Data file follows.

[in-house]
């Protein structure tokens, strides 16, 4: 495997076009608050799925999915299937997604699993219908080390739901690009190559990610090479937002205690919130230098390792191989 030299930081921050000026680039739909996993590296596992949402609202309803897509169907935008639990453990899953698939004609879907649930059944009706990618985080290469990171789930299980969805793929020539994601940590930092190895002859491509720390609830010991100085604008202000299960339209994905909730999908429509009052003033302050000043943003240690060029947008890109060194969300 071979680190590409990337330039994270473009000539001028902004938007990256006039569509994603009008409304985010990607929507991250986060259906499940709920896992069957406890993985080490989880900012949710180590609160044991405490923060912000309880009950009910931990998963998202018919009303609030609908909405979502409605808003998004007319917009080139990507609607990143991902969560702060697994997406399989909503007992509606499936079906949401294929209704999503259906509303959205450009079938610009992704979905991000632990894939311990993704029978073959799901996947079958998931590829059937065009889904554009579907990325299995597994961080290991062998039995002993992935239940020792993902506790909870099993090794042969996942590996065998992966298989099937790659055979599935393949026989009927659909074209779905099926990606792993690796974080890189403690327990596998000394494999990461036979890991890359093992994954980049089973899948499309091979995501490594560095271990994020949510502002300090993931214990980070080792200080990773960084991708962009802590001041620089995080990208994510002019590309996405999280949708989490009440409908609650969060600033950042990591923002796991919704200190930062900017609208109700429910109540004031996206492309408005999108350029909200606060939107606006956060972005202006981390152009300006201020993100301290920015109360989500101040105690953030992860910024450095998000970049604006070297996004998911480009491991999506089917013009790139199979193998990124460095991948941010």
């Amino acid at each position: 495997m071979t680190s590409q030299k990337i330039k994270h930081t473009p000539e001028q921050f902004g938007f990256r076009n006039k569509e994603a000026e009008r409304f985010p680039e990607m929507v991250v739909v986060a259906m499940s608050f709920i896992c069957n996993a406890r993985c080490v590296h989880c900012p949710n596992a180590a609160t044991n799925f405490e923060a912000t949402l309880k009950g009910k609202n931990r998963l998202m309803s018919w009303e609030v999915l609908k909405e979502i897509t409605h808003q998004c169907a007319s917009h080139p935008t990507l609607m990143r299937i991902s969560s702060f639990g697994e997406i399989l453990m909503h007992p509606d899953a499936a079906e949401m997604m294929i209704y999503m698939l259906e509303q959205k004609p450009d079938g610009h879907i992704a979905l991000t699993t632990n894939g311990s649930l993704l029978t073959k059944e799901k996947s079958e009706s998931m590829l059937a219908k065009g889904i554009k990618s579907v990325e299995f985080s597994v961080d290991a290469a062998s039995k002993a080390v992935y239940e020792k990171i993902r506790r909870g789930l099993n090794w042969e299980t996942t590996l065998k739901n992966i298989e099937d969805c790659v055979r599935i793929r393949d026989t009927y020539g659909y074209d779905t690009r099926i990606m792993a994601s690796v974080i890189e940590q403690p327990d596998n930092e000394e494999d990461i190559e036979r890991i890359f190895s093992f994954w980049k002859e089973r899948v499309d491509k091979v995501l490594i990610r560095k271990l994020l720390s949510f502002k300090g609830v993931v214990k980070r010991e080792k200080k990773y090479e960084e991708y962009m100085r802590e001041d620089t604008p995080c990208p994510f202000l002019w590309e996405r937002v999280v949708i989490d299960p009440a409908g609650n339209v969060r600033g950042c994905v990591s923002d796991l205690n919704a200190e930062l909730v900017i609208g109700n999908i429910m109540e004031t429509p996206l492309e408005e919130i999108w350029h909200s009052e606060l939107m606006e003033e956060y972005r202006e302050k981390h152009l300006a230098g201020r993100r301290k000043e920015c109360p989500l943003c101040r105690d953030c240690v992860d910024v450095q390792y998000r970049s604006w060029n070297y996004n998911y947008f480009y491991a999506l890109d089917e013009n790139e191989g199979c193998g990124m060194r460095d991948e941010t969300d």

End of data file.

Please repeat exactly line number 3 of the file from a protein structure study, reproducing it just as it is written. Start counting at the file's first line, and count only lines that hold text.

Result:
């Amino acid at each position: 495997m071979t680190s590409q030299k990337i330039k994270h930081t473009p000539e001028q921050f902004g938007f990256r076009n006039k569509e994603a000026e009008r409304f985010p680039e990607m929507v991250v739909v986060a259906m499940s608050f709920i896992c069957n996993a406890r993985c080490v590296h989880c900012p949710n596992a180590a609160t044991n799925f405490e923060a912000t949402l309880k009950g009910k609202n931990r998963l998202m309803s018919w009303e609030v999915l609908k909405e979502i897509t409605h808003q998004c169907a007319s917009h080139p935008t990507l609607m990143r299937i991902s969560s702060f639990g697994e997406i399989l453990m909503h007992p509606d899953a499936a079906e949401m997604m294929i209704y999503m698939l259906e509303q959205k004609p450009d079938g610009h879907i992704a979905l991000t699993t632990n894939g311990s649930l993704l029978t073959k059944e799901k996947s079958e009706s998931m590829l059937a219908k065009g889904i554009k990618s579907v990325e299995f985080s597994v961080d290991a290469a062998s039995k002993a080390v992935y239940e020792k990171i993902r506790r909870g789930l099993n090794w042969e299980t996942t590996l065998k739901n992966i298989e099937d969805c790659v055979r599935i793929r393949d026989t009927y020539g659909y074209d779905t690009r099926i990606m792993a994601s690796v974080i890189e940590q403690p327990d596998n930092e000394e494999d990461i190559e036979r890991i890359f190895s093992f994954w980049k002859e089973r899948v499309d491509k091979v995501l490594i990610r560095k271990l994020l720390s949510f502002k300090g609830v993931v214990k980070r010991e080792k200080k990773y090479e960084e991708y962009m100085r802590e001041d620089t604008p995080c990208p994510f202000l002019w590309e996405r937002v999280v949708i989490d299960p009440a409908g609650n339209v969060r600033g950042c994905v990591s923002d796991l205690n919704a200190e930062l909730v900017i609208g109700n999908i429910m109540e004031t429509p996206l492309e408005e919130i999108w350029h909200s009052e606060l939107m606006e003033e956060y972005r202006e302050k981390h152009l300006a230098g201020r993100r301290k000043e920015c109360p989500l943003c101040r105690d953030c240690v992860d910024v450095q390792y998000r970049s604006w060029n070297y996004n998911y947008f480009y491991a999506l890109d089917e013009n790139e191989g199979c193998g990124m060194r460095d991948e941010t969300d």